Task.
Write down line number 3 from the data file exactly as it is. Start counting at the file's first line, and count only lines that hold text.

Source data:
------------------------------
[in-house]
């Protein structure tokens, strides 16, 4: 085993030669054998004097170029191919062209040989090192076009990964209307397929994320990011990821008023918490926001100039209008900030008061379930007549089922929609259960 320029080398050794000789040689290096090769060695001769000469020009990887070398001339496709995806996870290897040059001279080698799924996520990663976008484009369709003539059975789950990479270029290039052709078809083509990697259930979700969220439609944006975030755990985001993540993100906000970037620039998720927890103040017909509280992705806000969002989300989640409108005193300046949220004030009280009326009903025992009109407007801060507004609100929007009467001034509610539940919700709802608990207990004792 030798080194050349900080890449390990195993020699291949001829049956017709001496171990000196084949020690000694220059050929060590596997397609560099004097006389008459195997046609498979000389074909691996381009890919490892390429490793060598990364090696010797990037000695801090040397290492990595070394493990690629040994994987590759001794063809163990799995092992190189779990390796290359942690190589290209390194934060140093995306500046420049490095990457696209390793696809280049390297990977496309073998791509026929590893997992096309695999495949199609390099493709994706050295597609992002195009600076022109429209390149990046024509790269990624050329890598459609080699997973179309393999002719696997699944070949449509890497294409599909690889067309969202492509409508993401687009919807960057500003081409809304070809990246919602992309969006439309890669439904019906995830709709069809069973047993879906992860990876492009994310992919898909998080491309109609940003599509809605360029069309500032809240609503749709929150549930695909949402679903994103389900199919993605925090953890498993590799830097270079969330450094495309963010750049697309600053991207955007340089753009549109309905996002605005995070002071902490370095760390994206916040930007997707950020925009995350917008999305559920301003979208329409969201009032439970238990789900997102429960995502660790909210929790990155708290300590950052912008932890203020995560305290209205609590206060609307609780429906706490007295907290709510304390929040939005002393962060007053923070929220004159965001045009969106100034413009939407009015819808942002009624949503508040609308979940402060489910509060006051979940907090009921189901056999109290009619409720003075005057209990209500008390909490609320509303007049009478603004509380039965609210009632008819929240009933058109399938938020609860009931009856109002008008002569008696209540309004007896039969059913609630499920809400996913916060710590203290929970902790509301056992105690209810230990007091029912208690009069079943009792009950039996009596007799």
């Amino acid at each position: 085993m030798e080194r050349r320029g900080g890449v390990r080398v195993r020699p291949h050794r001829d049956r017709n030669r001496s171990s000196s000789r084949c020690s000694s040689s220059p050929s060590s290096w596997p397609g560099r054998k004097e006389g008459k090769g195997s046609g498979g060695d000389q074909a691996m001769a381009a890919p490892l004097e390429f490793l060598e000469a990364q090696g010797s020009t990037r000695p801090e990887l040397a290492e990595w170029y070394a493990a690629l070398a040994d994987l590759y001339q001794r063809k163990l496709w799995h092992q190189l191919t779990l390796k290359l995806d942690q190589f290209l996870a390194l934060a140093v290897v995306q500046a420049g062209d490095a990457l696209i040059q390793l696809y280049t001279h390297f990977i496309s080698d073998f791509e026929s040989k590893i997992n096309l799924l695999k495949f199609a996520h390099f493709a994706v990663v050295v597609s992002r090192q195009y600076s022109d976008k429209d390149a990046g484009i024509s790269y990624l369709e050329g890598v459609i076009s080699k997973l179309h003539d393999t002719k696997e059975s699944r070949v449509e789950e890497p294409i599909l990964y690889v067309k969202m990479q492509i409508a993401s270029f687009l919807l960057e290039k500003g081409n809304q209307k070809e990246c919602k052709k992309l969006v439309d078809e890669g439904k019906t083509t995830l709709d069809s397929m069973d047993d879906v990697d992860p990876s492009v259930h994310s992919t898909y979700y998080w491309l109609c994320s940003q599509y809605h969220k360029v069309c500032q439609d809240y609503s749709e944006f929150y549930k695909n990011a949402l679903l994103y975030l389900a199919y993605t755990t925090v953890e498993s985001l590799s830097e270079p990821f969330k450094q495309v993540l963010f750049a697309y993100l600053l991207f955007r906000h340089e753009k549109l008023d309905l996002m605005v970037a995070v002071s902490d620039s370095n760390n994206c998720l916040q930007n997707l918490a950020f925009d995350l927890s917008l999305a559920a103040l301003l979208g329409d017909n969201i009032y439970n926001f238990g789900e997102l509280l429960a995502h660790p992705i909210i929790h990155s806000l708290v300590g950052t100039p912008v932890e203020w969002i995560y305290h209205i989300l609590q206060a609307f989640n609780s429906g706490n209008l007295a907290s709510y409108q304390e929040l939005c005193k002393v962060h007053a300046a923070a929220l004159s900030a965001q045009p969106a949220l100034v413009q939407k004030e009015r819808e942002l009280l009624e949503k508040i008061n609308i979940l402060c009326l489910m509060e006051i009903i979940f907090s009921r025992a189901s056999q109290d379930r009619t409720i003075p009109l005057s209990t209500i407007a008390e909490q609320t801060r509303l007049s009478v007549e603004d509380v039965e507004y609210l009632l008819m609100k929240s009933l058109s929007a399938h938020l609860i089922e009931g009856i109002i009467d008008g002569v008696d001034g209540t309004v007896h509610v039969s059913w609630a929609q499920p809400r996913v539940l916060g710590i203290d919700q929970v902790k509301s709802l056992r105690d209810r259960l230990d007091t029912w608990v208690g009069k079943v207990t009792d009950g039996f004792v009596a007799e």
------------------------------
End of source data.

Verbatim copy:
């Amino acid at each position: 085993m030798e080194r050349r320029g900080g890449v390990r080398v195993r020699p291949h050794r001829d049956r017709n030669r001496s171990s000196s000789r084949c020690s000694s040689s220059p050929s060590s290096w596997p397609g560099r054998k004097e006389g008459k090769g195997s046609g498979g060695d000389q074909a691996m001769a381009a890919p490892l004097e390429f490793l060598e000469a990364q090696g010797s020009t990037r000695p801090e990887l040397a290492e990595w170029y070394a493990a690629l070398a040994d994987l590759y001339q001794r063809k163990l496709w799995h092992q190189l191919t779990l390796k290359l995806d942690q190589f290209l996870a390194l934060a140093v290897v995306q500046a420049g062209d490095a990457l696209i040059q390793l696809y280049t001279h390297f990977i496309s080698d073998f791509e026929s040989k590893i997992n096309l799924l695999k495949f199609a996520h390099f493709a994706v990663v050295v597609s992002r090192q195009y600076s022109d976008k429209d390149a990046g484009i024509s790269y990624l369709e050329g890598v459609i076009s080699k997973l179309h003539d393999t002719k696997e059975s699944r070949v449509e789950e890497p294409i599909l990964y690889v067309k969202m990479q492509i409508a993401s270029f687009l919807l960057e290039k500003g081409n809304q209307k070809e990246c919602k052709k992309l969006v439309d078809e890669g439904k019906t083509t995830l709709d069809s397929m069973d047993d879906v990697d992860p990876s492009v259930h994310s992919t898909y979700y998080w491309l109609c994320s940003q599509y809605h969220k360029v069309c500032q439609d809240y609503s749709e944006f929150y549930k695909n990011a949402l679903l994103y975030l389900a199919y993605t755990t925090v953890e498993s985001l590799s830097e270079p990821f969330k450094q495309v993540l963010f750049a697309y993100l600053l991207f955007r906000h340089e753009k549109l008023d309905l996002m605005v970037a995070v002071s902490d620039s370095n760390n994206c998720l916040q930007n997707l918490a950020f925009d995350l927890s917008l999305a559920a103040l301003l979208g329409d017909n969201i009032y439970n926001f238990g789900e997102l509280l429960a995502h660790p992705i909210i929790h990155s806000l708290v300590g950052t100039p912008v932890e203020w969002i995560y305290h209205i989300l609590q206060a609307f989640n609780s429906g706490n209008l007295a907290s709510y409108q304390e929040l939005c005193k002393v962060h007053a300046a923070a929220l004159s900030a965001q045009p969106a949220l100034v413009q939407k004030e009015r819808e942002l009280l009624e949503k508040i008061n609308i979940l402060c009326l489910m509060e006051i009903i979940f907090s009921r025992a189901s056999q109290d379930r009619t409720i003075p009109l005057s209990t209500i407007a008390e909490q609320t801060r509303l007049s009478v007549e603004d509380v039965e507004y609210l009632l008819m609100k929240s009933l058109s929007a399938h938020l609860i089922e009931g009856i109002i009467d008008g002569v008696d001034g209540t309004v007896h509610v039969s059913w609630a929609q499920p809400r996913v539940l916060g710590i203290d919700q929970v902790k509301s709802l056992r105690d209810r259960l230990d007091t029912w608990v208690g009069k079943v207990t009792d009950g039996f004792v009596a007799e």